...reading comics from the year i was born!
Young All-Stars #1-7 (DC)
by Roy Thomas, Dann Thomas, Brian Murray, Michael Bair, Vince Argondezzi, Howard Simpson, Howard Bender, Malcolm Jones III, et al.
The circumstances that surround the formation of the 'Young All-Stars' make them somewhat unappealing as the stars of their own series. They don’t really want to work together, don’t share any common goals, and don’t like or respect or trust one another. And technically they’re just a tiny subset of a much larger, more established, more impressive superhero team, the 'All-Star Squadron'. None of that sets them up to be especially compelling protagonists, because petty bickering between superheroes who need adult supervision doesn't stay interesting for long. It takes three issues for the team to even be created, and then it happens kind of suddenly and for the flimsiest of reasons. Afterwards, the kids have a mighty hard time coalescing as a group, never quite all getting on the same page at the same time, which makes the series as a whole feel like it’s struggling to find it's identity, too.
Part of the problem is that the 'All-Star Squadron' is necessarily a major part of this book, even though (or maybe because) 'Young All-Stars' was meant as a replacement to 'All-Star Squadron'. Partly, I’m sure, in order to bring fans over from one book to the other, and partly because the 'Young All-Stars' need lots of coaching, some number of adult All-Stars are featured in every issue of these initial seven from 1987. They’re not just background players, either. At first, they’re just as important to what happens as any of the supposed stars of the book, and even when they slide into more supporting roles, they still act as guides/bosses/leaders to the 'Young All-Stars', telling them where to go and what to do and how to do it. This forces the creators to give the adult All-Stars room to do their thing, which in turn steals valuable story/page space from the series’ main characters. And since several of those characters are new and none of them are very well-known, they need all the room they can get to be properly introduced and developed.
A close second for worst Young All-Star is Neptune Perkins, who isn't actively obnoxious like Tsunami but, instead, is so passive that I sort of wonder why he’s included at all. His abilities are ill-defined and unimpressive in action (basically he’s just a crazy good swimmer) and his personality is as bland as they come. His main function within these issues is to vouch for Tsunami, since he evidently knows her from being somehow involved when she and the All-Stars first clashed. Tsunami convinces Neptune first that she’s had a change of heart, and he then accompanies her everywhere else she goes, defending her vigorously from anyone they encounter who questions her trustworthiness. Why is he so quick to believe her? It’s not made clear, but if I had to guess, I’d say he probably has some innate attraction to her since she’s another superhuman with water-based powers. Also, he seems like a pretty trusting fellow anyway, open-hearted and open-minded across the board. The real reason, though, is that somebody who’s already accepted as a good guy needs to buy Tsunami’s story so that she can be brought into the fold with the rest of the heroes. Neptune was available, young enough to be part of the cast, and because of their aquatic abilities and history with one another, he made sense as Tsunami’s first point of contact. That doesn't leave him with much to do once she’s officially accepted as a hero and made part of a team with him, though.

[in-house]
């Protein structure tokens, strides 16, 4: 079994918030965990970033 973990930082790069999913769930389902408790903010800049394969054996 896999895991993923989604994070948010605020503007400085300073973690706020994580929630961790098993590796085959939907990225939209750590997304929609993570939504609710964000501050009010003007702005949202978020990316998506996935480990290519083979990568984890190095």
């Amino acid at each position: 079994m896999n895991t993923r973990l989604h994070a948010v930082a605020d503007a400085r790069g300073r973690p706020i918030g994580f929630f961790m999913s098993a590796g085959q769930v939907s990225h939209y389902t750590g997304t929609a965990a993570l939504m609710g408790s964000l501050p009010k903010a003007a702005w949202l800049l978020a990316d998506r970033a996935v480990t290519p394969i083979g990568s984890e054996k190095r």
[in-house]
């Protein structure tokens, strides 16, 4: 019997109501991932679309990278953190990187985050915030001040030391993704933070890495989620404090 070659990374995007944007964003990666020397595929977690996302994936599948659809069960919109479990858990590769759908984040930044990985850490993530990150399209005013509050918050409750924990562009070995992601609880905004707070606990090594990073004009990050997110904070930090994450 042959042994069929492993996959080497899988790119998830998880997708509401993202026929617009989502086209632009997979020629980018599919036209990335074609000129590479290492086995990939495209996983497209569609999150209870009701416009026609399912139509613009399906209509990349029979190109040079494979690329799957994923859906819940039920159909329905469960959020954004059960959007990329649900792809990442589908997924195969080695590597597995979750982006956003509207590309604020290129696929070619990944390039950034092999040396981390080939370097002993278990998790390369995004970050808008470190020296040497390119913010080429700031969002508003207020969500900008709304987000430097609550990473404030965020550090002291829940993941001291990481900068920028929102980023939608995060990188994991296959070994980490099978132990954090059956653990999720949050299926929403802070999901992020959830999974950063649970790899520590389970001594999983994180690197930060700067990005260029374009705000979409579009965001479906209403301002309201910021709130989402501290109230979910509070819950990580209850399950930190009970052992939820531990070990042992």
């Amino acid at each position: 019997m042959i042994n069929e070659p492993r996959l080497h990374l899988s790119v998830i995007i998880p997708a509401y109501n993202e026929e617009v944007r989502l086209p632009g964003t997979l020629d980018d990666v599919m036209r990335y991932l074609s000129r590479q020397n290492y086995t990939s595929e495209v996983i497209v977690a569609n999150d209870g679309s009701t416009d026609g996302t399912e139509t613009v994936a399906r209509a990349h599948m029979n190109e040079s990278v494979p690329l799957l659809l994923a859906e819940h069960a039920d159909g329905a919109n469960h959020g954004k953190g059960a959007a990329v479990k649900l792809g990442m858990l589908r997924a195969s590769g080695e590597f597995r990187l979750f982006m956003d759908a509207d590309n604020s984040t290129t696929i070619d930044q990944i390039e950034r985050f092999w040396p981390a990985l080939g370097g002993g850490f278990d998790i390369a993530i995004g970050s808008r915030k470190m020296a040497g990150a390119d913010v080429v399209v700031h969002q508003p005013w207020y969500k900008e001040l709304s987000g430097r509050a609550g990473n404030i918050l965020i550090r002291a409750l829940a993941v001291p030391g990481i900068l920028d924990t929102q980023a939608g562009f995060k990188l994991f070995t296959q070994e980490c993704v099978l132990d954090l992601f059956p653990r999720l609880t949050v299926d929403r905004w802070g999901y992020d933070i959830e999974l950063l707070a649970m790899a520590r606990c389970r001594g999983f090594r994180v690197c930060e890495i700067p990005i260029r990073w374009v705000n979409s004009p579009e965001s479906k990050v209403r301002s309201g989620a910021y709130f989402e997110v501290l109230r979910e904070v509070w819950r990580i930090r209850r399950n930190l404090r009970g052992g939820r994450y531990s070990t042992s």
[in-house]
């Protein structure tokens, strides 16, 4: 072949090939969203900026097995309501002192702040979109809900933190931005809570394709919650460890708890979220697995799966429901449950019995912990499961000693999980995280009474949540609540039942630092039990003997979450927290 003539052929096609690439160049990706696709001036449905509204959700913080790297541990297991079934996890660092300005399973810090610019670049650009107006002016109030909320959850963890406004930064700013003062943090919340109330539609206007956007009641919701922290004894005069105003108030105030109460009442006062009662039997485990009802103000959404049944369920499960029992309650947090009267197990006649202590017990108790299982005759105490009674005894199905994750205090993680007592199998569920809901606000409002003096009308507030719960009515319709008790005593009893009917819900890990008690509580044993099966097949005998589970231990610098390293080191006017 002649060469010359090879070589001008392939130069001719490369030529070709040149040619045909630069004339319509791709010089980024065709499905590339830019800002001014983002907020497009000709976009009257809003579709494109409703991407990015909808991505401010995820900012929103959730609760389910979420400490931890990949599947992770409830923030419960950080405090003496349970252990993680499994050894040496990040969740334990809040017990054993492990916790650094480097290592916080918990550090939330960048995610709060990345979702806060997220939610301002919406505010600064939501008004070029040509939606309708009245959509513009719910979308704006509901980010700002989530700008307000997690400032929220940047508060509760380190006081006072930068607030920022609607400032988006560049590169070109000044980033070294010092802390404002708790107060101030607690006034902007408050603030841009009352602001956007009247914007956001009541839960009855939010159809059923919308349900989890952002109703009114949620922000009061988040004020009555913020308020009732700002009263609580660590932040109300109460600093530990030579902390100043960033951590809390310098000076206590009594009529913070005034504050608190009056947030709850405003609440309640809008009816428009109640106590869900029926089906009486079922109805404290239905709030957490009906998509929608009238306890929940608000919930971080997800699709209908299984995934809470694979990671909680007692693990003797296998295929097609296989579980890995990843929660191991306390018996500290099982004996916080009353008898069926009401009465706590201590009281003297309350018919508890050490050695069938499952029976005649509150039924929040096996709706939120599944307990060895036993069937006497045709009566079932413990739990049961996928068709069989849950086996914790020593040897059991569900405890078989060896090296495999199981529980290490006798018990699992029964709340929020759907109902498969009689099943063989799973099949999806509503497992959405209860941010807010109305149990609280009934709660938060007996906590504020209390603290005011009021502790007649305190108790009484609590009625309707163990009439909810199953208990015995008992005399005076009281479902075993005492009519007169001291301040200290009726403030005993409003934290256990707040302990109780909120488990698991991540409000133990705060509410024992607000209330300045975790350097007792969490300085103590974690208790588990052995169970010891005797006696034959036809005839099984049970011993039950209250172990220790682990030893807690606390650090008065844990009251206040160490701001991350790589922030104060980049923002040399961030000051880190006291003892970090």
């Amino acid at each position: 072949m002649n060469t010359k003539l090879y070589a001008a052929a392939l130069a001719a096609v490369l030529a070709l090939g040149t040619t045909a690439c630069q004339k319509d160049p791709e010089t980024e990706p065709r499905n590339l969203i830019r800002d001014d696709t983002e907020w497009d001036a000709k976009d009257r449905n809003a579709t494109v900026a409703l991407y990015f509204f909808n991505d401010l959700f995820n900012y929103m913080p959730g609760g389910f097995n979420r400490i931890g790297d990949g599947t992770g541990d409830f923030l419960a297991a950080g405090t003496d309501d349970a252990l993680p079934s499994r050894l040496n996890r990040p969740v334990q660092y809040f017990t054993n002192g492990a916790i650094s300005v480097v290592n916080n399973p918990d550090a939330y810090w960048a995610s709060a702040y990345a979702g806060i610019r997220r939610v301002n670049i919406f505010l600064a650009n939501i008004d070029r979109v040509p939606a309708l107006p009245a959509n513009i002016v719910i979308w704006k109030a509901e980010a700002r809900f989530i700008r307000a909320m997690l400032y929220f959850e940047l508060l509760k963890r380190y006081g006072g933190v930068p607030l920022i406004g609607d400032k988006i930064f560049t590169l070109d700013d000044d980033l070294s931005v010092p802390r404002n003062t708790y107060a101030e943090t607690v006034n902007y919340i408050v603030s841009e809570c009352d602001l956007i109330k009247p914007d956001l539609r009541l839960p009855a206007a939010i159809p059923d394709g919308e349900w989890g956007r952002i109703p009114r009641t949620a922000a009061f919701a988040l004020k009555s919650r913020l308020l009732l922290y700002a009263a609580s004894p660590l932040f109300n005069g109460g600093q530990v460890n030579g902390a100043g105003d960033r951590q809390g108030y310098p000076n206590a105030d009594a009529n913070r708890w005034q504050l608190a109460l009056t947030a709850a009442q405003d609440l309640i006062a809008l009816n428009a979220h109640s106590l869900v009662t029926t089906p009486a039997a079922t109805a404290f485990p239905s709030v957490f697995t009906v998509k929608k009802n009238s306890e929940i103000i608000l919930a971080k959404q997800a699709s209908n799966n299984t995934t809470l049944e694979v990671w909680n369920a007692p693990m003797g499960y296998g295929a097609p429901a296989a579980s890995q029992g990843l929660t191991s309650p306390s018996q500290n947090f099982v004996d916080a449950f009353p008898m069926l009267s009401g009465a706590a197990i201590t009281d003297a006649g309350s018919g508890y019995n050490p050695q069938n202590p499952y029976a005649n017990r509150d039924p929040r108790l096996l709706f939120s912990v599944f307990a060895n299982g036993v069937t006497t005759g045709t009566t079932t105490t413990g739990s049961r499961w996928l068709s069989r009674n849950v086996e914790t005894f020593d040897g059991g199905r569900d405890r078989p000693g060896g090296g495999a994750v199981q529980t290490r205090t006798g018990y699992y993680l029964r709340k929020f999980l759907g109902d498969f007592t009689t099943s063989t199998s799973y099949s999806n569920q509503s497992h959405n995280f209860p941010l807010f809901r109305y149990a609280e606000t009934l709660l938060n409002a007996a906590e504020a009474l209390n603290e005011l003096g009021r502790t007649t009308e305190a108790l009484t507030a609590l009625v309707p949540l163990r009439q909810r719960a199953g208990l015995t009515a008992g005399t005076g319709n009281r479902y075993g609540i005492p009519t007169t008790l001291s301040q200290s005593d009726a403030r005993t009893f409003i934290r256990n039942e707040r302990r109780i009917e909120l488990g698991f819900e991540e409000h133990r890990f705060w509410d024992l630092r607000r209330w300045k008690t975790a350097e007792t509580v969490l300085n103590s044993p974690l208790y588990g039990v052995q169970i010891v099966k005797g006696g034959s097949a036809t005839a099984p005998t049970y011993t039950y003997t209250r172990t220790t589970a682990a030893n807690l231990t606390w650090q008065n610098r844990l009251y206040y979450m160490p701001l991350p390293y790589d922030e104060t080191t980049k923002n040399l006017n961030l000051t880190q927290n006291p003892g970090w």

Going in the other direction, if I had to pick a favorite Young All-Star it would be Dyna-Mite. Technically a member of the main 'All-Star Squadron' when this series begins, his grown-up mentor/partner TNT dies early on, leaving Dyna-Mite as a sidekick without a side. Also, without TNT around, Dyna-Mite believe that his own superpowers have been rendered useless, since in order to activate them he and TNT always had to fist-bump their special rings together. So he mourns the loss of his closest friend and his extraordinary abilities at once, making him the cast member with the most going on, emotionally. He has a real tragedy to deal with, and an identity crisis, too, since he has to decide whether or not to stay in the costumed hero game without any powers. It’s not a new struggle for superhero comics, but it’s played well in this book, with Dyna-Mite’s relative youth and the enormity of his loss combining to make him an engagingly tragic figure. His personal story arc is the closest thing to a hook 'Young All-Stars' really offers, and the moment in issue #6 where he discovers that he can press both rings together himself to turn on his powers is a definite high point. Sadly, it also takes away one of the things that made Dyna-Mite so interesting, but by then he’s established himself as the best-developed member of the team, the fullest, richest, most human character in the series.